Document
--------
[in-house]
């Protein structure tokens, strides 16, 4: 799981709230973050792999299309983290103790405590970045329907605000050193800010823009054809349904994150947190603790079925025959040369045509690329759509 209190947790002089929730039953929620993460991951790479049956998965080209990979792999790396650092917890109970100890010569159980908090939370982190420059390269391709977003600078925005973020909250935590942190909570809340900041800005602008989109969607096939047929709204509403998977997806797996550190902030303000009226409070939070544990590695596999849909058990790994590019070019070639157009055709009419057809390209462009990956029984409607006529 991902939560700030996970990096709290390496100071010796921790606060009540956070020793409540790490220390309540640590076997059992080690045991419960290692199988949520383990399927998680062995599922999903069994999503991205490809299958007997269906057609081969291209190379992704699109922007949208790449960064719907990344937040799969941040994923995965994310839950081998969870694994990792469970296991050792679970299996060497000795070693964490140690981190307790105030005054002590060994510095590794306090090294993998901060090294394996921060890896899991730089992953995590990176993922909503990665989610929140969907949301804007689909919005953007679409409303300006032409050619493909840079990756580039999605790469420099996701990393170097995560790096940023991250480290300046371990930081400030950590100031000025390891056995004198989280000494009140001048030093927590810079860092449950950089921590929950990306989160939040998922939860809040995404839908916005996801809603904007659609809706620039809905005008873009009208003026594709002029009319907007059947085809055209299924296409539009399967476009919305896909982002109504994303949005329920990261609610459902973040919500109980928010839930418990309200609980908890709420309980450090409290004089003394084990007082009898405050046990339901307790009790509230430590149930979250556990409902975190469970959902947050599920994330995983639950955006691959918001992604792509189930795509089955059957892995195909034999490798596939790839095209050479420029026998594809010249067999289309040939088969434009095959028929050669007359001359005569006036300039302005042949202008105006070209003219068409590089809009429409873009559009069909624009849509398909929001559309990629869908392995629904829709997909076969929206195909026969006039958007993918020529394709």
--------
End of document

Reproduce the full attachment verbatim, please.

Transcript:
[in-house]
């Protein structure tokens, strides 16, 4: 799981709230973050792999299309983290103790405590970045329907605000050193800010823009054809349904994150947190603790079925025959040369045509690329759509 209190947790002089929730039953929620993460991951790479049956998965080209990979792999790396650092917890109970100890010569159980908090939370982190420059390269391709977003600078925005973020909250935590942190909570809340900041800005602008989109969607096939047929709204509403998977997806797996550190902030303000009226409070939070544990590695596999849909058990790994590019070019070639157009055709009419057809390209462009990956029984409607006529 991902939560700030996970990096709290390496100071010796921790606060009540956070020793409540790490220390309540640590076997059992080690045991419960290692199988949520383990399927998680062995599922999903069994999503991205490809299958007997269906057609081969291209190379992704699109922007949208790449960064719907990344937040799969941040994923995965994310839950081998969870694994990792469970296991050792679970299996060497000795070693964490140690981190307790105030005054002590060994510095590794306090090294993998901060090294394996921060890896899991730089992953995590990176993922909503990665989610929140969907949301804007689909919005953007679409409303300006032409050619493909840079990756580039999605790469420099996701990393170097995560790096940023991250480290300046371990930081400030950590100031000025390891056995004198989280000494009140001048030093927590810079860092449950950089921590929950990306989160939040998922939860809040995404839908916005996801809603904007659609809706620039809905005008873009009208003026594709002029009319907007059947085809055209299924296409539009399967476009919305896909982002109504994303949005329920990261609610459902973040919500109980928010839930418990309200609980908890709420309980450090409290004089003394084990007082009898405050046990339901307790009790509230430590149930979250556990409902975190469970959902947050599920994330995983639950955006691959918001992604792509189930795509089955059957892995195909034999490798596939790839095209050479420029026998594809010249067999289309040939088969434009095959028929050669007359001359005569006036300039302005042949202008105006070209003219068409590089809009429409873009559009069909624009849509398909929001559309990629869908392995629904829709997909076969929206195909026969006039958007993918020529394709």